3 Nov

The sketch on the left illustrates a revolutionary plan to equip all highrise towers with exterior escape walkways. Using walkway, rather than stairwells will make this escape route wheelchair accessible. These walkways will facilitate the evacuation of compromised buildings in a number of ways.

Unhampered by smoke and toxic fumes that add stress and physical difficulty to descent, persons descending by the walkways will be able to see where they are going. The chances of remaining conscious during the descent will be greatly increased by the availabliity of fresh air. In turn the chances for survival would increase.
Rescue workers will be able to locate and to identify evacuees before entering the premises. Helicopters towing special containers which lock onto the walkways at corners will be able to carry people away from danger in a very safe manner. Escapees will aid the rescue team in attaching the cage-like containers to the exit ports on the building walkways.

Rescue and firefighting teams will also be able to enter the building at the problem locations.
My Father was in the Canadian Army and we lived for two years in a northern outpost. Besides playing in the abundance of snow and endless tundra, I had a lot of time to think, a lot of time to contemplate survival against the elements, and I saw a lot of movies. My response to the December 2001 issue of the magazine Metropolis Observed tied in with all of these factors.

At an early age, I saw a movie trailer about a boy trapped on a fire escape stairway that led nowhere. This metal support was attached up on the second or third level of a brick facade. Terrified, the boy was crying, as smoke poured out of a window behind him. Flames licked at him from all directions. The camera pulled back to show a crowd of adults down below. They were all extending their arms up and shouting for him to jump. I never saw the movie and I never asked anyone what it meant. It was for me, the image of a child placed in a situation, of no escape, and the adults were powerless to save him.

I thought of it often for a few years and I saw it as a movie set, where the boy was put in peril for no good reason. In my childhood reality, I drew the only conclusion that I could. As I never found out that he was saved, I had to assume the nightmare scenario played out as depicted. The boy died suffering in the worst of terror, and everyone was there to see it happen.

One of my first conclusions after September 11 was that it has again been proven that bigger is not necessarily better. There have been calls to design a suitable memorial to the persons lost there. Before placing memorials, we should scour our brains to come with ideas to prevent or to minimalize human suffering and loss if disaster should strike.
To this end, I offer the idea of constructing a better version of the exterior fire escape, permanent steel walkways attached to outside of skyscrapers. I first stuck my neck out by mentioning the walkway idea to an architect friend who immediately told me that it was not practical, then he agreed that it would eliminate the elements of blinding smoke and noxious gases that overtake both rescue workers and people trying to escape compromised structures.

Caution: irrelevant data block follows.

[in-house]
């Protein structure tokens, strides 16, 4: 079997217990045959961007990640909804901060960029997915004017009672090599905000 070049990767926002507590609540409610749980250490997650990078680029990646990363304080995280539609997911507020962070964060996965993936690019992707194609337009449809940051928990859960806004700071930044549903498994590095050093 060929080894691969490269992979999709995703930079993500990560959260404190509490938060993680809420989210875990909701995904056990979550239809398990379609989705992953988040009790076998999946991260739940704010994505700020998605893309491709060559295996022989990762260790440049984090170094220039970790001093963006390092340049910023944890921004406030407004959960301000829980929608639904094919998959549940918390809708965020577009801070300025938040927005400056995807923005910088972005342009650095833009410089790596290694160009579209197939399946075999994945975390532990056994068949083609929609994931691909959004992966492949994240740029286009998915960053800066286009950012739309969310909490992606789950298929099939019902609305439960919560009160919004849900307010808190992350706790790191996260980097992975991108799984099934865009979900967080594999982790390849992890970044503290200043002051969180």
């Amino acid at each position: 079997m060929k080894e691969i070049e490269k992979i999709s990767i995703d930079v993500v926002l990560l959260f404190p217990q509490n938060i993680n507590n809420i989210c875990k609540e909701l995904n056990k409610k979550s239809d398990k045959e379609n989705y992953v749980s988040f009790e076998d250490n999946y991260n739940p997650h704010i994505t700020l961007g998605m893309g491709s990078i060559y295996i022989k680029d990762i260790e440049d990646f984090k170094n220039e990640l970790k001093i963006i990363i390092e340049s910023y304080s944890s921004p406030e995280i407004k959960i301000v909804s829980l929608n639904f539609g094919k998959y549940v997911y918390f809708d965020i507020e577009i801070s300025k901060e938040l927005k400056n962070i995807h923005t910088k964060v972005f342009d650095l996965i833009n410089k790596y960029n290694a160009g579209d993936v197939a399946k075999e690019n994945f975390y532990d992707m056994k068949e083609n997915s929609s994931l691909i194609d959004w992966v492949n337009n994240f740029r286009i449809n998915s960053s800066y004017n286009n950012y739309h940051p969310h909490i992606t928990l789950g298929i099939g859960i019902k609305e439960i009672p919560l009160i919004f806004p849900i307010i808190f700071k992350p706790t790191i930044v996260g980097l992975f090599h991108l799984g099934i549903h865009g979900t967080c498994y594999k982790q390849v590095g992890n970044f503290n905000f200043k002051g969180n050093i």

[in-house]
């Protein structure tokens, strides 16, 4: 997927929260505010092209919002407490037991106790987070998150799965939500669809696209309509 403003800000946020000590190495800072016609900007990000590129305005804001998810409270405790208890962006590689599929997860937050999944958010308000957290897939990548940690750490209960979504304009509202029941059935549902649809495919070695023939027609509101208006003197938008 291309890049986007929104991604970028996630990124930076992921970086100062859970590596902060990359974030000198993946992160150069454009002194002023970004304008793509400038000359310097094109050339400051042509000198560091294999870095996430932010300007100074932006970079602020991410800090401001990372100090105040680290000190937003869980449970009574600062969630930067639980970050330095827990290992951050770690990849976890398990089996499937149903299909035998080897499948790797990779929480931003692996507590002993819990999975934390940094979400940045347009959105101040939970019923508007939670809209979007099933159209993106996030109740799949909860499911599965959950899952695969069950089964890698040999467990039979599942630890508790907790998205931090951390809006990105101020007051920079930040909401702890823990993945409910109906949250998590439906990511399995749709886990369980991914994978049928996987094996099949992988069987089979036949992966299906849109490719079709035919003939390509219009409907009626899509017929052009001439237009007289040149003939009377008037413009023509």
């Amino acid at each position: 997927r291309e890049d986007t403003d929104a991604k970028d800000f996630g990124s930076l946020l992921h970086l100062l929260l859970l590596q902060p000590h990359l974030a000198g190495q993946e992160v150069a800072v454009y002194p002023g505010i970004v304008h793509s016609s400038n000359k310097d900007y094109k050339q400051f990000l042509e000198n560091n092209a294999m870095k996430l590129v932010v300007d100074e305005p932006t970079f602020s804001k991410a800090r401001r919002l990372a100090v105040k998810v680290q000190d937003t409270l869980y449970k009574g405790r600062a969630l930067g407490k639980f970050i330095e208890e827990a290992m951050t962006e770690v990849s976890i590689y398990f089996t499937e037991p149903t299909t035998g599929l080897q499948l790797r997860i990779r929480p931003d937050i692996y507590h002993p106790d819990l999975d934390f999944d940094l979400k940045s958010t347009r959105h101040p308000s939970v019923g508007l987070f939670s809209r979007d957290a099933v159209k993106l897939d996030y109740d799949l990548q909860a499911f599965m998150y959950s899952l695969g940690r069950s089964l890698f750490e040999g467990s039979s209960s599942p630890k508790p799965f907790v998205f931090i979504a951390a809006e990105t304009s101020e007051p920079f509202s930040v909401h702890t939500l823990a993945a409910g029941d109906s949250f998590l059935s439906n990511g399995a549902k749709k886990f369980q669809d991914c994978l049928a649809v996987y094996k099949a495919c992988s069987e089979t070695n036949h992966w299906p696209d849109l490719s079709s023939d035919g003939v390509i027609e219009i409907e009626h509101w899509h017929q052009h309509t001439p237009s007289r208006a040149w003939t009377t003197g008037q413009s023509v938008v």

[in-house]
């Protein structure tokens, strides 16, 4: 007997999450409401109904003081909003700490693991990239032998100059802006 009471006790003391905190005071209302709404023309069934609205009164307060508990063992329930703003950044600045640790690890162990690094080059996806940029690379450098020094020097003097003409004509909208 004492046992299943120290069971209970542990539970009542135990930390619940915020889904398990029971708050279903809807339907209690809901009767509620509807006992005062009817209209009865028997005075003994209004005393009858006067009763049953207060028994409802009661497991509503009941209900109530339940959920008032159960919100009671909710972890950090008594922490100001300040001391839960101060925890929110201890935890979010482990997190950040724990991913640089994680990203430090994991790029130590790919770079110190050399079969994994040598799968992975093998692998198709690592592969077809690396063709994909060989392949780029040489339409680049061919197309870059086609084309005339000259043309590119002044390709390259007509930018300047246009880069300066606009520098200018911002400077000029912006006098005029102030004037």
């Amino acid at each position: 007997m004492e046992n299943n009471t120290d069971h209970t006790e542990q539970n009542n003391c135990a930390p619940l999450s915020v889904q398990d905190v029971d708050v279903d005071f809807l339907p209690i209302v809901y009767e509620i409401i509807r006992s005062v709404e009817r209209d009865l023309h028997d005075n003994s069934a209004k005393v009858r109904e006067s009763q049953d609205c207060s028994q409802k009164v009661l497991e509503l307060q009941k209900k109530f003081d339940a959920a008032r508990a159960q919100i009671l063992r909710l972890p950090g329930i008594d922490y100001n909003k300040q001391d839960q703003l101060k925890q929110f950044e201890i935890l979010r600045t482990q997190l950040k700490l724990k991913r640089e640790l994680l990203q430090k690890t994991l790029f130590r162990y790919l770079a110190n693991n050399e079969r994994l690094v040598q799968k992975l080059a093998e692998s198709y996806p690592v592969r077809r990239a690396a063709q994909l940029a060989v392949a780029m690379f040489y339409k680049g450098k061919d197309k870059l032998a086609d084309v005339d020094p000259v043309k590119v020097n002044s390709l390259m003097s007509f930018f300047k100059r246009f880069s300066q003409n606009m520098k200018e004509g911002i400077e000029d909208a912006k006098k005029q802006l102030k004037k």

There are many details that would need to be worked out if the idea should taken on by planners but, apart from the economics, I feel that the basic technological elements already exist to make the idea feasible. Gradually sloping walkways would be better than stairways and treated surfaces would slow the descent of those walking or escaping in wheelchairs. The corner pieces connecting the various levels would be equipped with baskets (cages) to be picked up by rescue helicopters. People could walk safely down to ground level or (not as good), up to the rooftop. As the walkways would be built of gridded steel, snow and ice would not accumulate on them to the extent of causing any great inconvenience or additional weight. They could also be coated to prevent icy build up.

Even while plans are implemented to reduce the possibility of terrorist intervention, planners have a responsibility to look at the ‘less likely’ but conceivable problems that living in a physical world add to the mix.

The walkways are a daydream that I wish had existed on September 11, 2001.

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About Valerie LeBlanc

Originally from Halifax, Nova Scotia, pluri-­disciplinary artist and writer Valerie LeBlanc has worked in Canada, the United States, Europe, and Australia. Her creations travel between poetry, performance, visual and written theory. Valerie LeBlanc has been creating video poetry since the mid 1980’s, and is the creator of the MediaPackBoard (MPB), portable screening / performance device. In the fall of 2012, she published her play The Raft, through Basic Bruegel Editions.

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